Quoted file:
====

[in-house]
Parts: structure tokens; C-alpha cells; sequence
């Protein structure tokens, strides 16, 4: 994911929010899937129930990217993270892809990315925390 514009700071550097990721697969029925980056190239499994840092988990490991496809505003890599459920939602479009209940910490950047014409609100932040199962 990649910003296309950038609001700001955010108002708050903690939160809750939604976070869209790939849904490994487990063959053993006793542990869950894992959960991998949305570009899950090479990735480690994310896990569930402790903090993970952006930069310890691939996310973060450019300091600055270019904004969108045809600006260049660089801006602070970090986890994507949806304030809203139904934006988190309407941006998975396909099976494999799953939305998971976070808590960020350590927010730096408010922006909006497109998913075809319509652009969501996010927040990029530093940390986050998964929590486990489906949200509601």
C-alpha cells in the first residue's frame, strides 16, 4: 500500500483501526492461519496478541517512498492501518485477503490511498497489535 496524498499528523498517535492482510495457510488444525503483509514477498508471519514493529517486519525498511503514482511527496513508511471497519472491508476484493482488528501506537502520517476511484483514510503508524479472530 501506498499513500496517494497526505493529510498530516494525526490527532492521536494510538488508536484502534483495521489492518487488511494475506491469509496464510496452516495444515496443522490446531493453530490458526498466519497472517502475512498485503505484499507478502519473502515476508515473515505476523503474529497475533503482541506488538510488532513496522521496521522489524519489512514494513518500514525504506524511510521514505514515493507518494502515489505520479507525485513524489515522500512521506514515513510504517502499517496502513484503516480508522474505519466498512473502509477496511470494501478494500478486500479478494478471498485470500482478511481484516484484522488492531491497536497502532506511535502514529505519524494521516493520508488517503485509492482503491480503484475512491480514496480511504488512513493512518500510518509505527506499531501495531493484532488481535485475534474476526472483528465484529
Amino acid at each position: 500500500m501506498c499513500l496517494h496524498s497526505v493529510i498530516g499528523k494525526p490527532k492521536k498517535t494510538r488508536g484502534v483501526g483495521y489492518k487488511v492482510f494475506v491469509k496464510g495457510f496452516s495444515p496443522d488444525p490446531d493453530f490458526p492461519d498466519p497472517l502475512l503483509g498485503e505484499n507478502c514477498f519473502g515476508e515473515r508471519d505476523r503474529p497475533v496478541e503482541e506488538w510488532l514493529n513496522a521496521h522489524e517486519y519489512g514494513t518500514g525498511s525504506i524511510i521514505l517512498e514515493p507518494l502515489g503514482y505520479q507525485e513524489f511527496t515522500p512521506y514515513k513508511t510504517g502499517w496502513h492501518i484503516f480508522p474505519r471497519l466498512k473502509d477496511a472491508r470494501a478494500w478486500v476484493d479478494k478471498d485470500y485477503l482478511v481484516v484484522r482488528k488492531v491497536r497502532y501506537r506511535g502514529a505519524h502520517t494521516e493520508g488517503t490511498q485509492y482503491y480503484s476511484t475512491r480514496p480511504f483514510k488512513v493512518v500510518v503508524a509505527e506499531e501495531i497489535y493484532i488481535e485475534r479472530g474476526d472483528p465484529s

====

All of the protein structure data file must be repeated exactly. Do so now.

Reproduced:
[in-house]
Parts: structure tokens; C-alpha cells; sequence
């Protein structure tokens, strides 16, 4: 994911929010899937129930990217993270892809990315925390 514009700071550097990721697969029925980056190239499994840092988990490991496809505003890599459920939602479009209940910490950047014409609100932040199962 990649910003296309950038609001700001955010108002708050903690939160809750939604976070869209790939849904490994487990063959053993006793542990869950894992959960991998949305570009899950090479990735480690994310896990569930402790903090993970952006930069310890691939996310973060450019300091600055270019904004969108045809600006260049660089801006602070970090986890994507949806304030809203139904934006988190309407941006998975396909099976494999799953939305998971976070808590960020350590927010730096408010922006909006497109998913075809319509652009969501996010927040990029530093940390986050998964929590486990489906949200509601």
C-alpha cells in the first residue's frame, strides 16, 4: 500500500483501526492461519496478541517512498492501518485477503490511498497489535 496524498499528523498517535492482510495457510488444525503483509514477498508471519514493529517486519525498511503514482511527496513508511471497519472491508476484493482488528501506537502520517476511484483514510503508524479472530 501506498499513500496517494497526505493529510498530516494525526490527532492521536494510538488508536484502534483495521489492518487488511494475506491469509496464510496452516495444515496443522490446531493453530490458526498466519497472517502475512498485503505484499507478502519473502515476508515473515505476523503474529497475533503482541506488538510488532513496522521496521522489524519489512514494513518500514525504506524511510521514505514515493507518494502515489505520479507525485513524489515522500512521506514515513510504517502499517496502513484503516480508522474505519466498512473502509477496511470494501478494500478486500479478494478471498485470500482478511481484516484484522488492531491497536497502532506511535502514529505519524494521516493520508488517503485509492482503491480503484475512491480514496480511504488512513493512518500510518509505527506499531501495531493484532488481535485475534474476526472483528465484529
Amino acid at each position: 500500500m501506498c499513500l496517494h496524498s497526505v493529510i498530516g499528523k494525526p490527532k492521536k498517535t494510538r488508536g484502534v483501526g483495521y489492518k487488511v492482510f494475506v491469509k496464510g495457510f496452516s495444515p496443522d488444525p490446531d493453530f490458526p492461519d498466519p497472517l502475512l503483509g498485503e505484499n507478502c514477498f519473502g515476508e515473515r508471519d505476523r503474529p497475533v496478541e503482541e506488538w510488532l514493529n513496522a521496521h522489524e517486519y519489512g514494513t518500514g525498511s525504506i524511510i521514505l517512498e514515493p507518494l502515489g503514482y505520479q507525485e513524489f511527496t515522500p512521506y514515513k513508511t510504517g502499517w496502513h492501518i484503516f480508522p474505519r471497519l466498512k473502509d477496511a472491508r470494501a478494500w478486500v476484493d479478494k478471498d485470500y485477503l482478511v481484516v484484522r482488528k488492531v491497536r497502532y501506537r506511535g502514529a505519524h502520517t494521516e493520508g488517503t490511498q485509492y482503491y480503484s476511484t475512491r480514496p480511504f483514510k488512513v493512518v500510518v503508524a509505527e506499531e501495531i497489535y493484532i488481535e485475534r479472530g474476526d472483528p465484529s